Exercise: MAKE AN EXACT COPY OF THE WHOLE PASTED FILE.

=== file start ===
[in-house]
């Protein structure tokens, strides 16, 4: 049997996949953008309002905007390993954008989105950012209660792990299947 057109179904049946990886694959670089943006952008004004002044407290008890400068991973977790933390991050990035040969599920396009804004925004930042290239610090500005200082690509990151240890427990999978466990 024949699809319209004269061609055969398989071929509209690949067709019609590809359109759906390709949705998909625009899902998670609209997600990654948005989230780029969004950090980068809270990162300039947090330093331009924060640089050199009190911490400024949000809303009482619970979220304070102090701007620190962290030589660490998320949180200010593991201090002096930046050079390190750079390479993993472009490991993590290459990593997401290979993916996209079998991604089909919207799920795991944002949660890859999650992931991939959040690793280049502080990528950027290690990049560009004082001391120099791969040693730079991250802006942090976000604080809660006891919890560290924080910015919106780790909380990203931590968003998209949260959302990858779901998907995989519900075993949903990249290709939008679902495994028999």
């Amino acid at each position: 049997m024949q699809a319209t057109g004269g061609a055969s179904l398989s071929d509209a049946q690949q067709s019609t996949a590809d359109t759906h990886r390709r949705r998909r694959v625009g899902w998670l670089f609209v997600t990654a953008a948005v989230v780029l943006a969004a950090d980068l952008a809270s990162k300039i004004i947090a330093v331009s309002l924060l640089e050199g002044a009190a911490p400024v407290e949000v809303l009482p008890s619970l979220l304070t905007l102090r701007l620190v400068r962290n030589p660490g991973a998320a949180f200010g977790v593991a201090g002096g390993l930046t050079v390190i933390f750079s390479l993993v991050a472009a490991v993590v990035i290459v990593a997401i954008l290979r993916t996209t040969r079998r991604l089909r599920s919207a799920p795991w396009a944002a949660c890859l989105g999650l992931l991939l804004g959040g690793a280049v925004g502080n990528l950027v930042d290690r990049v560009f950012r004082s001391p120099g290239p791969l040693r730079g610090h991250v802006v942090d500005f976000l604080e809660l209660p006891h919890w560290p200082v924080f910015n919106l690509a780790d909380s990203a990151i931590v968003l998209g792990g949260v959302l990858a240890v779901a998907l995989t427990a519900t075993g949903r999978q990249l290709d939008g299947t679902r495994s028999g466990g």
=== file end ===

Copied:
[in-house]
């Protein structure tokens, strides 16, 4: 049997996949953008309002905007390993954008989105950012209660792990299947 057109179904049946990886694959670089943006952008004004002044407290008890400068991973977790933390991050990035040969599920396009804004925004930042290239610090500005200082690509990151240890427990999978466990 024949699809319209004269061609055969398989071929509209690949067709019609590809359109759906390709949705998909625009899902998670609209997600990654948005989230780029969004950090980068809270990162300039947090330093331009924060640089050199009190911490400024949000809303009482619970979220304070102090701007620190962290030589660490998320949180200010593991201090002096930046050079390190750079390479993993472009490991993590290459990593997401290979993916996209079998991604089909919207799920795991944002949660890859999650992931991939959040690793280049502080990528950027290690990049560009004082001391120099791969040693730079991250802006942090976000604080809660006891919890560290924080910015919106780790909380990203931590968003998209949260959302990858779901998907995989519900075993949903990249290709939008679902495994028999």
């Amino acid at each position: 049997m024949q699809a319209t057109g004269g061609a055969s179904l398989s071929d509209a049946q690949q067709s019609t996949a590809d359109t759906h990886r390709r949705r998909r694959v625009g899902w998670l670089f609209v997600t990654a953008a948005v989230v780029l943006a969004a950090d980068l952008a809270s990162k300039i004004i947090a330093v331009s309002l924060l640089e050199g002044a009190a911490p400024v407290e949000v809303l009482p008890s619970l979220l304070t905007l102090r701007l620190v400068r962290n030589p660490g991973a998320a949180f200010g977790v593991a201090g002096g390993l930046t050079v390190i933390f750079s390479l993993v991050a472009a490991v993590v990035i290459v990593a997401i954008l290979r993916t996209t040969r079998r991604l089909r599920s919207a799920p795991w396009a944002a949660c890859l989105g999650l992931l991939l804004g959040g690793a280049v925004g502080n990528l950027v930042d290690r990049v560009f950012r004082s001391p120099g290239p791969l040693r730079g610090h991250v802006v942090d500005f976000l604080e809660l209660p006891h919890w560290p200082v924080f910015n919106l690509a780790d909380s990203a990151i931590v968003l998209g792990g949260v959302l990858a240890v779901a998907l995989t427990a519900t075993g949903r999978q990249l290709d939008g299947t679902r495994s028999g466990g």